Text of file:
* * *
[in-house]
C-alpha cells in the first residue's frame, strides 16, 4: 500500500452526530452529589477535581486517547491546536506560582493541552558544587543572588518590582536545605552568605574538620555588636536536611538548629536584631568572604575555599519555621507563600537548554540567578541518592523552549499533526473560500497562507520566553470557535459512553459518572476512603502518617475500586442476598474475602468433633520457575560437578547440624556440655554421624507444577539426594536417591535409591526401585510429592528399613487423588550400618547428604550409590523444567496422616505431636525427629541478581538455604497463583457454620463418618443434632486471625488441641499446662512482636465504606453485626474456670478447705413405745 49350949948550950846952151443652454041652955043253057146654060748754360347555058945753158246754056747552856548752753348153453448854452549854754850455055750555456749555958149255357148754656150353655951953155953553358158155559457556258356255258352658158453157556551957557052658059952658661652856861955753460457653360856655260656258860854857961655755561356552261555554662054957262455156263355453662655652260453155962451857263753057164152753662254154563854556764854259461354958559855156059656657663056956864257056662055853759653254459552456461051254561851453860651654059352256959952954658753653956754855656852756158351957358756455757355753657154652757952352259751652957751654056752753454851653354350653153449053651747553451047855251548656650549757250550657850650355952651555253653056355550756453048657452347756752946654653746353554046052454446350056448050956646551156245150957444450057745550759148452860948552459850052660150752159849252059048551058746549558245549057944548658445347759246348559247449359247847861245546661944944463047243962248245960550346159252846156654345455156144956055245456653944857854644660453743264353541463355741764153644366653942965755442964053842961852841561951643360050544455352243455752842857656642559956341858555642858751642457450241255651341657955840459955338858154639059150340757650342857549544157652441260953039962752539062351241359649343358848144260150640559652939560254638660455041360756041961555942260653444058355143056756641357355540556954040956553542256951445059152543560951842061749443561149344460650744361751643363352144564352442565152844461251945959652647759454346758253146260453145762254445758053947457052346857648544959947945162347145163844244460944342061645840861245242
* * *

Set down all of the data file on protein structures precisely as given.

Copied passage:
[in-house]
C-alpha cells in the first residue's frame, strides 16, 4: 500500500452526530452529589477535581486517547491546536506560582493541552558544587543572588518590582536545605552568605574538620555588636536536611538548629536584631568572604575555599519555621507563600537548554540567578541518592523552549499533526473560500497562507520566553470557535459512553459518572476512603502518617475500586442476598474475602468433633520457575560437578547440624556440655554421624507444577539426594536417591535409591526401585510429592528399613487423588550400618547428604550409590523444567496422616505431636525427629541478581538455604497463583457454620463418618443434632486471625488441641499446662512482636465504606453485626474456670478447705413405745 49350949948550950846952151443652454041652955043253057146654060748754360347555058945753158246754056747552856548752753348153453448854452549854754850455055750555456749555958149255357148754656150353655951953155953553358158155559457556258356255258352658158453157556551957557052658059952658661652856861955753460457653360856655260656258860854857961655755561356552261555554662054957262455156263355453662655652260453155962451857263753057164152753662254154563854556764854259461354958559855156059656657663056956864257056662055853759653254459552456461051254561851453860651654059352256959952954658753653956754855656852756158351957358756455757355753657154652757952352259751652957751654056752753454851653354350653153449053651747553451047855251548656650549757250550657850650355952651555253653056355550756453048657452347756752946654653746353554046052454446350056448050956646551156245150957444450057745550759148452860948552459850052660150752159849252059048551058746549558245549057944548658445347759246348559247449359247847861245546661944944463047243962248245960550346159252846156654345455156144956055245456653944857854644660453743264353541463355741764153644366653942965755442964053842961852841561951643360050544455352243455752842857656642559956341858555642858751642457450241255651341657955840459955338858154639059150340757650342857549544157652441260953039962752539062351241359649343358848144260150640559652939560254638660455041360756041961555942260653444058355143056756641357355540556954040956553542256951445059152543560951842061749443561149344460650744361751643363352144564352442565152844461251945959652647759454346758253146260453145762254445758053947457052346857648544959947945162347145163844244460944342061645840861245242